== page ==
New projects are also coming online to help Member States improve their soil management, and are seeking to engage with other international actors working in this area. A regional TC project, inaugurated in 2014 and conducted with the support of AFRA, is focusing on water use efficiency in order to alleviate both water scarcity and low soil fertility in the Africa region. These two challenges can affect the productivity of land, especially among smaller farms, and in turn aggravate problems like food insecurity and poverty. A similar regional project is being organized in the Asia and the Pacific region, where population growth, economic development, and a growing demand for livestock agriculture has put pressure on the limited soil and water resources of the region, particularly in the face of climate change and variation. Through the project, 16 Member States are collaborating to improve the fertility and productivity of their soils with the IAEA’s support on the integrated use of fallout radionuclides (FRN) and compound specific stable isotopes (CSSI) to identify the extent and sources of soil erosion/degradation so that cost-effective soil conservation measures can be targeted to mitigate land degradation and enhance soil and water ecosystem services at both farm and landscape levels. Effective soil conservation strategies are being put in place in many participating countries such as China and Vietnam based on the results obtained from this regional technical cooperation project. The IAEA continues to coordinate the project, in addition to organizing workshops, providing technological support, and building local capacities.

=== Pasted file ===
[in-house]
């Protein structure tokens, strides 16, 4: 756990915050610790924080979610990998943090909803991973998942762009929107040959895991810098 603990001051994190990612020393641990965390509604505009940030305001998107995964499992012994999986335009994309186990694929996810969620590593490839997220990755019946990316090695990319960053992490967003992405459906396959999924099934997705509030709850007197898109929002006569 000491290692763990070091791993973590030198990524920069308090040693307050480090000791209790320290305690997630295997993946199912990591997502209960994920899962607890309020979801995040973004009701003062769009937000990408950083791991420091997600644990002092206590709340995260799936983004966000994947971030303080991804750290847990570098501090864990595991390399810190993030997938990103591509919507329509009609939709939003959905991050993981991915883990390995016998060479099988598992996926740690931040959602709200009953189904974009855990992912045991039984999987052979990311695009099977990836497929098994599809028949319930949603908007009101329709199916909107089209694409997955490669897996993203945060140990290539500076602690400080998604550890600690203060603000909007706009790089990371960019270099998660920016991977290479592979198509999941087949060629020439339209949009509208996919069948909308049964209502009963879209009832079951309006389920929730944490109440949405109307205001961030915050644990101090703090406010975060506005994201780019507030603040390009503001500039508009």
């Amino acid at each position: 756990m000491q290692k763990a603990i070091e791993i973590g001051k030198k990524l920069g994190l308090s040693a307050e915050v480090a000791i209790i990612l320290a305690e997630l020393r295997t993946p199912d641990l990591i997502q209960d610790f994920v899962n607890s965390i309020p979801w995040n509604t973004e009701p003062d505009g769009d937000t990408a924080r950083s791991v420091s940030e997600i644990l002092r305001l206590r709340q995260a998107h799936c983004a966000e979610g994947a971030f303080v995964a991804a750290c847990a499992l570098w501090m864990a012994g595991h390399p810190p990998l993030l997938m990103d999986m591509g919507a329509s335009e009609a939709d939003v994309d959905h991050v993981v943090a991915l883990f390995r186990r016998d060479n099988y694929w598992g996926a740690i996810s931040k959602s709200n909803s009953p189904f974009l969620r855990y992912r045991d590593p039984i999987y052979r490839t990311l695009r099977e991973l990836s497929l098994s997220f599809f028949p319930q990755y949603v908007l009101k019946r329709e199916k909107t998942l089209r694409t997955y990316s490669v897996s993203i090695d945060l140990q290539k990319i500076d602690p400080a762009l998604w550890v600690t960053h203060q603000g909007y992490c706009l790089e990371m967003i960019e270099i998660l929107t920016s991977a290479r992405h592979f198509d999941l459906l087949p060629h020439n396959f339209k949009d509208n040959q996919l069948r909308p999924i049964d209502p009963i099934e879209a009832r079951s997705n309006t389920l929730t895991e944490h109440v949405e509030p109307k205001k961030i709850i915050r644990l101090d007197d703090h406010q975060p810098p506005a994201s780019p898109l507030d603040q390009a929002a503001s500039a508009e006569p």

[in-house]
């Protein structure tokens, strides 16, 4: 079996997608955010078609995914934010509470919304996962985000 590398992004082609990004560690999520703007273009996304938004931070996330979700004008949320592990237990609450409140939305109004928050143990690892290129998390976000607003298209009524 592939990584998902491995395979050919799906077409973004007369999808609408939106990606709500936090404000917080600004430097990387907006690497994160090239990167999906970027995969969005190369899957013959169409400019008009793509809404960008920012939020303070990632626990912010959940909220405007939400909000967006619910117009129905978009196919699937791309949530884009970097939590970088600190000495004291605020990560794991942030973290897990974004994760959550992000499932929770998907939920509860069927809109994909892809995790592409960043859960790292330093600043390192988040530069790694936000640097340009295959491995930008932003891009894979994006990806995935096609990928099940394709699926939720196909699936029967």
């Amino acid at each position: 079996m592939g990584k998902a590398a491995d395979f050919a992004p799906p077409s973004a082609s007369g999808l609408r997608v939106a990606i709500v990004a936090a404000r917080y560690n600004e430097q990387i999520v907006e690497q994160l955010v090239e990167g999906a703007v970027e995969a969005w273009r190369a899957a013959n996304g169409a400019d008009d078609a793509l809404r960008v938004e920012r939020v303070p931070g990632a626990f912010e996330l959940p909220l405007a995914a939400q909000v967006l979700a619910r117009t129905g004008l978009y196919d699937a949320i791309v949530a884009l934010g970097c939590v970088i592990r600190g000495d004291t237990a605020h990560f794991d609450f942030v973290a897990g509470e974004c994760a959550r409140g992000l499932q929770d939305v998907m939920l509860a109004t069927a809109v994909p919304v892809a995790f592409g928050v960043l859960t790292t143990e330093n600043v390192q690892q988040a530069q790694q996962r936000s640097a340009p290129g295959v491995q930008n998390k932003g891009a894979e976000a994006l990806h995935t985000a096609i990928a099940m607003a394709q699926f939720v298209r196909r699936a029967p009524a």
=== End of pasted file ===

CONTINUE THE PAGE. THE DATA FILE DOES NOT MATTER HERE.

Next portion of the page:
Finally, another new TC project is helping to build national capacities in Latin America in the use of both FRN and CSSI techniques. These techniques are used to assess soil redistribution in agricultural landscapes and commercial forest plantations in Latin America, and to identify hotspots of soil erosion at the landscape level. The project aims to provide facts and figures on soil erosion to decision-makers and relevant authorities in the Latin America region in support of agricultural strategy and planning. The results of the sample collection will be put into a soil map for Latin America. The first coordination meeting for the project, which took place in Chile in April 2014, was attended by representatives from the Global Environment Facility, the Food and Agriculture Organization’s Global Soil Partnership and the United Nations Convention to Combat Desertification (UNCCD). This enabled meeting participants to interact with the international organizations that are supporting efforts to better understand soil erosion, or devising or funding approaches to mitigate the impact of soil erosion on food production.